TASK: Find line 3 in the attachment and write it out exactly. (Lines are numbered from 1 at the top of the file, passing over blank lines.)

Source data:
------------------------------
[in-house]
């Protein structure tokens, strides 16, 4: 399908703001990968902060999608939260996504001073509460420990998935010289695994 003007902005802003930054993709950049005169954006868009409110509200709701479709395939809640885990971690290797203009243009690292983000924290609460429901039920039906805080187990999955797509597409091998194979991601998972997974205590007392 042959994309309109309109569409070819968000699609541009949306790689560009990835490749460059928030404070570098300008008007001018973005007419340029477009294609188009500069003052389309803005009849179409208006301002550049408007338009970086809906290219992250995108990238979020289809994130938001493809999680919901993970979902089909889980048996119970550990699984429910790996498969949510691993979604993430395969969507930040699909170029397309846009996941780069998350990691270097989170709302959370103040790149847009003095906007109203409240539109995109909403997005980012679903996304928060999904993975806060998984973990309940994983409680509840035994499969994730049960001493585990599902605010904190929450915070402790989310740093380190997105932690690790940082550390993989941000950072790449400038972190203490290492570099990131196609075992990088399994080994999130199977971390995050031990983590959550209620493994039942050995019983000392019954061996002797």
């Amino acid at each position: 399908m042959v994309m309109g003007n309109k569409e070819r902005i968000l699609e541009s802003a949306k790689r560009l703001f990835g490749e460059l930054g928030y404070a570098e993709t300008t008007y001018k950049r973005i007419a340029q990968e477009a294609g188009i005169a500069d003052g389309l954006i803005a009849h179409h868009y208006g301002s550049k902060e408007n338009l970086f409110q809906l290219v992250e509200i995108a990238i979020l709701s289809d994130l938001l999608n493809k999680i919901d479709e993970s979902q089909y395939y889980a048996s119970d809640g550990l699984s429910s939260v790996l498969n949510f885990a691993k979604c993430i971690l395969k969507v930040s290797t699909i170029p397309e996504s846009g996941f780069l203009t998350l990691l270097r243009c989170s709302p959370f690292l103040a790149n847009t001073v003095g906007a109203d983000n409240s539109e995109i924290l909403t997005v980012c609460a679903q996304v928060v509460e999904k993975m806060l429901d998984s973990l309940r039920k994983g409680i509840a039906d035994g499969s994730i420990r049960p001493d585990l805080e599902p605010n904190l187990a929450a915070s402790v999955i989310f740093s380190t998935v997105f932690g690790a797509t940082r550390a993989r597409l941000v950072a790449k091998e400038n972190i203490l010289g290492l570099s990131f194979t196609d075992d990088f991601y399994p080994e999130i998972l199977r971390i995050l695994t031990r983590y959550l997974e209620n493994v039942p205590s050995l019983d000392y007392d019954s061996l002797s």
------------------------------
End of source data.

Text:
């Amino acid at each position: 399908m042959v994309m309109g003007n309109k569409e070819r902005i968000l699609e541009s802003a949306k790689r560009l703001f990835g490749e460059l930054g928030y404070a570098e993709t300008t008007y001018k950049r973005i007419a340029q990968e477009a294609g188009i005169a500069d003052g389309l954006i803005a009849h179409h868009y208006g301002s550049k902060e408007n338009l970086f409110q809906l290219v992250e509200i995108a990238i979020l709701s289809d994130l938001l999608n493809k999680i919901d479709e993970s979902q089909y395939y889980a048996s119970d809640g550990l699984s429910s939260v790996l498969n949510f885990a691993k979604c993430i971690l395969k969507v930040s290797t699909i170029p397309e996504s846009g996941f780069l203009t998350l990691l270097r243009c989170s709302p959370f690292l103040a790149n847009t001073v003095g906007a109203d983000n409240s539109e995109i924290l909403t997005v980012c609460a679903q996304v928060v509460e999904k993975m806060l429901d998984s973990l309940r039920k994983g409680i509840a039906d035994g499969s994730i420990r049960p001493d585990l805080e599902p605010n904190l187990a929450a915070s402790v999955i989310f740093s380190t998935v997105f932690g690790a797509t940082r550390a993989r597409l941000v950072a790449k091998e400038n972190i203490l010289g290492l570099s990131f194979t196609d075992d990088f991601y399994p080994e999130i998972l199977r971390i995050l695994t031990r983590y959550l997974e209620n493994v039942p205590s050995l019983d000392y007392d019954s061996l002797s």